Fifty years have passed, but the first live televised presidential debate still shapes elections.
YouTube is celebrating the 50th anniversary of the first live televised presidential debate, which took place on September 26th, 1960.
It was 50 years ago today that then Senator from Massachusetts John F. Kennedy took on then Vice President Richard Nixon in the first-ever general election presidential debate. The debate was a turning point not only for the 1960 election, but also for U.S. politics: An estimated 80 million people tuned in, and the debate set a new precedent for the use of television as a political communications tool.
The Kennedy Presidential Library has made the full Nixon Kennedy debate available via YouTube, below:
For the 2010 midterm elections, YouTube is partnering with news agencies across the country for a series of debates. YouTube lists the following below:
- Nevada: We’re partnering with the Nevada Broadcasters Association for a Senate debate on October 14 between Senate Majority Leader Harry Reid and Republican challenger Sharron Angle. Submit your questions here.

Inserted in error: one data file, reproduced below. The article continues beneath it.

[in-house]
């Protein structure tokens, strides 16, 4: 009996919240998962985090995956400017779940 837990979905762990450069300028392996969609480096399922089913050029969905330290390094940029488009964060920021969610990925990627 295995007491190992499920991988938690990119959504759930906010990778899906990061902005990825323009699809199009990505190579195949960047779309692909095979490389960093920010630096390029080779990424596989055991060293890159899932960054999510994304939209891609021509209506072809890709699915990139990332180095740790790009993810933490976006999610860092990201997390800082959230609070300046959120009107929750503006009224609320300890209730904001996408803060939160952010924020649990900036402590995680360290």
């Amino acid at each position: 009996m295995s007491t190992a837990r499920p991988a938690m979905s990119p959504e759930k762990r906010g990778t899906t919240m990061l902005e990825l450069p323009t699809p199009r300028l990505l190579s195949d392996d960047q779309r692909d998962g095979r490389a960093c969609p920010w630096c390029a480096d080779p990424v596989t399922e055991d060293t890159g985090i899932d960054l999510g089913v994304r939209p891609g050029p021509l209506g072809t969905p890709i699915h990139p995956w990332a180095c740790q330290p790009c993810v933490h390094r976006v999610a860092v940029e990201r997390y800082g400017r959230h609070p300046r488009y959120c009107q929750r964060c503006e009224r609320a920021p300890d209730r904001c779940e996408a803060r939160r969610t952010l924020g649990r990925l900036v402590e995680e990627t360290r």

- Iowa: We’re working with the Des Moines Register and Iowa Public Television for the October 21 gubernatorial debate between Governor Chet Culver and challenger Terry Branstad. Submit your questions here.
- Colorado: We’re partnering with KUSA 9 News and the Denver Post for a gubernatorial debate between Democrat John Hickenlooper, Republican Dan Maes and American Constution Party candidate Tom Tancredo on October 13. Submit your questions here.
- 10questions: We’ve also partnered with 10Questions.com, who used the Google Moderator API to build a platform for a web debates series across the country, in which candidates will submit their answers to the top-voted questions via YouTube videos. You’ll also see this platform in action in TV debates in both California and Georgia in the coming weeks.
YouTube also encourages those looking for debate to visit their debate landing page for instructions on how to use Google Moderator to solicit and broadcast questions from voters via YouTube. YouTube states that they feel “More open, engaging political debates benefit voters, candidates, news agencies, and the political process.”
Debates also bring in many more eyes to be advertised against during election season.